Back from Puerto Vallarta where we spent the last days of 2019 unwinding on hot beaches and self-baptizing in violent oceans. And we also got to see whales, which is really a very exhilarating experience. I will never read Moby Dick the same way again.
Back in good ol’ Houston now, which Hunter S. Thompson described as
a cruel, crazy town on a filthy river in East Texas with no zoning laws and a culture of sex, money and violence. It's a shabby, sprawling metropolis ruled by brazen women, crooked cops and super-rich pansexual cowboys who live by the code of the West.
Which isn’t far from the truth, and I’m all for it.
So much that the wife and I are closing on a small townhouse in a week from now. If you’d asked us a year ago whether or not we saw ourselves buying a house in Houston Texas anytime soon, we would’ve thought that to be the most random thing you could possibly ask us, but here we are.
It wouldn’t be the weirdest curve ball life has thrown at me, and this is one I’m more than ready to catch. A place to call home? A stable place? Where I can properly nest without having to worry about the next impending uproot? Yes please.
And besides, shabby sprawling metropolises I'm used to. Brazen women? Fuck yeah. Crooked cops? Coped with them my entire life. Super-rich pansexual cowboys? Maybe not, but hey, at least they’re pansexual.
A 90-page publication, 3 times a year.
That's what I seem to be honing in on right now. It would include:
52 pages of comix:
- 36 constituting one act of a single feature
- 12 constituting a self-contained backup story (which I think works better than four 3-page self contained comix as suggested in Comix Engine #1)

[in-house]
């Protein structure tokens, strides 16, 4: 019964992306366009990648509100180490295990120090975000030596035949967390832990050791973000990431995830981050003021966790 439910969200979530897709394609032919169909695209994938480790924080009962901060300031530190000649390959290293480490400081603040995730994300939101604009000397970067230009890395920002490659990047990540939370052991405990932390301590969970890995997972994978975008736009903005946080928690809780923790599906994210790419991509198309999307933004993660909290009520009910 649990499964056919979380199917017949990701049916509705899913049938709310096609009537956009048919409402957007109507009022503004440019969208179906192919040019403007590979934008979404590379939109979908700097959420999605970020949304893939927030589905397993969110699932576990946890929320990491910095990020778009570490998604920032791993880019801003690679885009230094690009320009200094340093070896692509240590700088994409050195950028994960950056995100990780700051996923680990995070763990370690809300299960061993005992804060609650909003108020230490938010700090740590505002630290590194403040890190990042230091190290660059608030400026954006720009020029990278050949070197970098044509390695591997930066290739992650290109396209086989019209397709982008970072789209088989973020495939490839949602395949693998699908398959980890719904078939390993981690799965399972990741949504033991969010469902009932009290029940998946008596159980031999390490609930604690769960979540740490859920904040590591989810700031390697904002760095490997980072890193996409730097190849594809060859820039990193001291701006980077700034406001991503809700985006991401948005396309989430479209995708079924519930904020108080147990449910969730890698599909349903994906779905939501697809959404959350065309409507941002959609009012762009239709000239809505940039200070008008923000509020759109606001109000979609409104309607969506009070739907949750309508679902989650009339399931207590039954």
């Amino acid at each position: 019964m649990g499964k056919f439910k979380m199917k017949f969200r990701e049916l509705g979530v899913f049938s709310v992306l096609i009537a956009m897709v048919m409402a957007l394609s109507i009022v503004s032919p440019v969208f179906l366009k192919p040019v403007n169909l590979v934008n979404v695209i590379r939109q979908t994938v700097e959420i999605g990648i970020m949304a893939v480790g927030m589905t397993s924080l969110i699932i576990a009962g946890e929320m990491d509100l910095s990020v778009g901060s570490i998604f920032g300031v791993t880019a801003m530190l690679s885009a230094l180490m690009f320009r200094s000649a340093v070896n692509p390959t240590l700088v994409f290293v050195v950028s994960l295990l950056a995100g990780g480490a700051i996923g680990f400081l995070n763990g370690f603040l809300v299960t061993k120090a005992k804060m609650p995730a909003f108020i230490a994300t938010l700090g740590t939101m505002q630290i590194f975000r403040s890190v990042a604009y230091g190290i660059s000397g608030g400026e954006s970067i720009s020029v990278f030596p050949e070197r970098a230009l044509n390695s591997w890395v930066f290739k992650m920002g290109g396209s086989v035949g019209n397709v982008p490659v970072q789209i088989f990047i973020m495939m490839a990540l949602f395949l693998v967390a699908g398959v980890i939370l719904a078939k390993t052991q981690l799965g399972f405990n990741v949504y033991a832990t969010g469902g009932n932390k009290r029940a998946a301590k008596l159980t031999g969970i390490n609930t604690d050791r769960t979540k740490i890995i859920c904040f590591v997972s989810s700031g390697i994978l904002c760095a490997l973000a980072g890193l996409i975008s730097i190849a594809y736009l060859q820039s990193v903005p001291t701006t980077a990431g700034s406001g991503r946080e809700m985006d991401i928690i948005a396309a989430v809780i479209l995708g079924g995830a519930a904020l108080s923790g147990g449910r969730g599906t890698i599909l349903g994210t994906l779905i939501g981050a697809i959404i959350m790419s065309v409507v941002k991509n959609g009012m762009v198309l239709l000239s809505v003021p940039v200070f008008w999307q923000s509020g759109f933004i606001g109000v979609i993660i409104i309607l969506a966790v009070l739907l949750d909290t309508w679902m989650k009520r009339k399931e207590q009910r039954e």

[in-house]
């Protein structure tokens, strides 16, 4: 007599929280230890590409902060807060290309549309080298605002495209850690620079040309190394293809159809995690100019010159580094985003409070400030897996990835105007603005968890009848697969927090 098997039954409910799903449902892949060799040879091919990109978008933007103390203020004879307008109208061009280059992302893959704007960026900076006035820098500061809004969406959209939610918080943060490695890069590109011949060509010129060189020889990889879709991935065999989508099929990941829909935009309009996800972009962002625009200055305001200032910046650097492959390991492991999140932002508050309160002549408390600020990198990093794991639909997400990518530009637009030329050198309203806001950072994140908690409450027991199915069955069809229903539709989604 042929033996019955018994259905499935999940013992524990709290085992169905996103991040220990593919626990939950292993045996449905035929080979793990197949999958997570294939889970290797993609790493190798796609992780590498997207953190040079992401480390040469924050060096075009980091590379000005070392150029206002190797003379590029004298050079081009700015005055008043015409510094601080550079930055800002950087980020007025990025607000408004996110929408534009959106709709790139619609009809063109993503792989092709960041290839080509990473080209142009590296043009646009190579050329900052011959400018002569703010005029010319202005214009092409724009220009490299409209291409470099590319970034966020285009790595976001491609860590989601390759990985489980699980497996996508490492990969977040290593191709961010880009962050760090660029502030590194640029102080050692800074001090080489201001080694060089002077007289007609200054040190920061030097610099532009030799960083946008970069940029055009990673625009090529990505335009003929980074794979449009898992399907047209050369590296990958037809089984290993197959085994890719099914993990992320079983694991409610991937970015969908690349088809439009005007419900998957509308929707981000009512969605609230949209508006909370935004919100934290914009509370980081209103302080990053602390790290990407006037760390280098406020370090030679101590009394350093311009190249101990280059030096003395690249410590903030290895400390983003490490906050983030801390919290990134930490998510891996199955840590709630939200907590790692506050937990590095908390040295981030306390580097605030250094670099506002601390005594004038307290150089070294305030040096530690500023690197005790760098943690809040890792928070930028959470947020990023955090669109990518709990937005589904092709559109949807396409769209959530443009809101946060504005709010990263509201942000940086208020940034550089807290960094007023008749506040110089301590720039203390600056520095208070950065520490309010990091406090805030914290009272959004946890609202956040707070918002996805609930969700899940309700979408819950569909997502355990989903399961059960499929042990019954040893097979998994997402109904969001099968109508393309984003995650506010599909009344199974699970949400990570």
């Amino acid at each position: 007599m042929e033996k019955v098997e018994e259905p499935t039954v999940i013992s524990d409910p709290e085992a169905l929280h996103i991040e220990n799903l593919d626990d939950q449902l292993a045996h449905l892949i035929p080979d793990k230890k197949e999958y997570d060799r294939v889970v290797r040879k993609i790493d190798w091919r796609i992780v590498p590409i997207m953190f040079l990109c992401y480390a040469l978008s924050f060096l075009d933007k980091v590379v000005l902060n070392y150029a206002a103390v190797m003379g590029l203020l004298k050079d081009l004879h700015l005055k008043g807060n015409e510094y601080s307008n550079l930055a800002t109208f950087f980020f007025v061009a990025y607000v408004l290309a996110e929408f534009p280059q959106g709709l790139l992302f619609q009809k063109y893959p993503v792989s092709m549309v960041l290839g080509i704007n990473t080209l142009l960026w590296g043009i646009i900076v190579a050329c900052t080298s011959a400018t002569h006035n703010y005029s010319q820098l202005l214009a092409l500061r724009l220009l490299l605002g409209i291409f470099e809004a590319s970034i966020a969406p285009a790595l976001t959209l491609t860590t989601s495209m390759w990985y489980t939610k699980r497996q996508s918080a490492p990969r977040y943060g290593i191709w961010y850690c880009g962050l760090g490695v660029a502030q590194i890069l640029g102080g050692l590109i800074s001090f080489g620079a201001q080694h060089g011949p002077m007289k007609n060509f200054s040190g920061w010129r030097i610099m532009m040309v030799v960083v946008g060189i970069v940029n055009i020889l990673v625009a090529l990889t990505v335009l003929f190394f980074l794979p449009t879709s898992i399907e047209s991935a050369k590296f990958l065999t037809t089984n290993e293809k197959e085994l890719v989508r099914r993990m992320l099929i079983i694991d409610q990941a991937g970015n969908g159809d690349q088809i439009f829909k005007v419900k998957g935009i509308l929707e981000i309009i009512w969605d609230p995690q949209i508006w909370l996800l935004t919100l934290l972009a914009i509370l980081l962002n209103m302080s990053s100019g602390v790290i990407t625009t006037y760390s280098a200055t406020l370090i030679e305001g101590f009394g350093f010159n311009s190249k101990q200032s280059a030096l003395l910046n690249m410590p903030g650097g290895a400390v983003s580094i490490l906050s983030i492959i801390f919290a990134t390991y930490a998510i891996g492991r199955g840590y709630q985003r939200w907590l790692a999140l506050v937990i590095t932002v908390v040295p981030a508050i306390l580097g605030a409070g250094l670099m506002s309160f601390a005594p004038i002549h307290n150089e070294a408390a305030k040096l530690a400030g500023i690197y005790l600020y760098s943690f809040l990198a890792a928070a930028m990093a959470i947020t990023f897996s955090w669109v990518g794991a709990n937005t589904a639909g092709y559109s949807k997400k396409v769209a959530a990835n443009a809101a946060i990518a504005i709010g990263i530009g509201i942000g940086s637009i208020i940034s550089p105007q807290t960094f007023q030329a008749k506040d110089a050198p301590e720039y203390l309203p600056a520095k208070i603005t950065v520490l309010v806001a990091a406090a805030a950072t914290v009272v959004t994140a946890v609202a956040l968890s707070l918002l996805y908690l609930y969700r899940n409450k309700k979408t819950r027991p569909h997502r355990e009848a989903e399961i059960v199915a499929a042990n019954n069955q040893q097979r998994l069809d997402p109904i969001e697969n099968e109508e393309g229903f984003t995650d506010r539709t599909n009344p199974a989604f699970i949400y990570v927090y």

48 pages of prose:
- 16 constituting one short story
- 16 constituting four 4-page micro stories
- 14 constituting four 4-page essays
I'm starting to wonder though whether that much prose would be seen as a plus or minus? Is it better to include something other than prose in those 48 pages?
As far as the comix component is concerned, there's no way to go above the 52 pages, at least not at my current drawing pace.
Funding-wise, I've discussed in Comix Engine #1 how a minimum of $68,000 U.S. in the bank would be wise before even attempting to put pen to paper.
My initial estimate for retail price was $10, but it now looks like going below $15 would be difficult. And I'm not entiiiiirely sure 15 bucks for a 90-page black and white publication is something potential readers would be interested in (help?).
My dilapidated mathematics tell me I'd need a minimum of 3,800 regular readers for this to be a sustainable endeavor. Which in principle isn't an outrageous goal, but is considered rather ambitious in the current climate of independent comicbook publishing.
Allow me to clarify: The latest TANK GIRL (published by Titan) sold about 3,856 units. Todd McFarlane's SPAWN sold a meager 2,996 units. Even Marvel's GHOST RIDER has fallen well below 2000 units (as has their CAPTAIN MARVEL). Titan, McFarlane, and Marvel are all heavyweights who have way better resources and distribution pull than I'll ever manage. So, the numbers just aren't looking very optimistic.
(But then again, Michel Fiffe's COPRA moved 4,594 units!)
(This was Comix Engine #4)
January is already kind of botched, because within days of moving to our new house, I’ll be on a plane to DC to join Ramy Essam on tour. From there we ride to Philadelphia followed by Pittsburgh and ending in New York, which shall bear witness to our finale:
Tickets can be scored at National Sawdust. For the New York event that is. I’ll have deets for the others by next week’s newsletter (it’s all happening awfully fast).
By the by, the figure in the bottom right corner of the poster? Well that’s actually based on Frederic Bartholdi’s original sketch for the Statue of Liberty, which was dubbed “Egypt (or Progress) Bringing Light To Asia” and intended for the then hyped and soon to be inaugurated Suez Canal, a lost history not many Americans know about.
Oh and FYI, it is my understanding that a set of limited edition screenprints of the above pictured poster will be made available at National Sawdust the day of the event!
Dominic Boyer is a professor of Anthropology at Rice University.
So. If the anthropologists are saying THE SOLAR GRID is realistic, well then…
January 4, 2020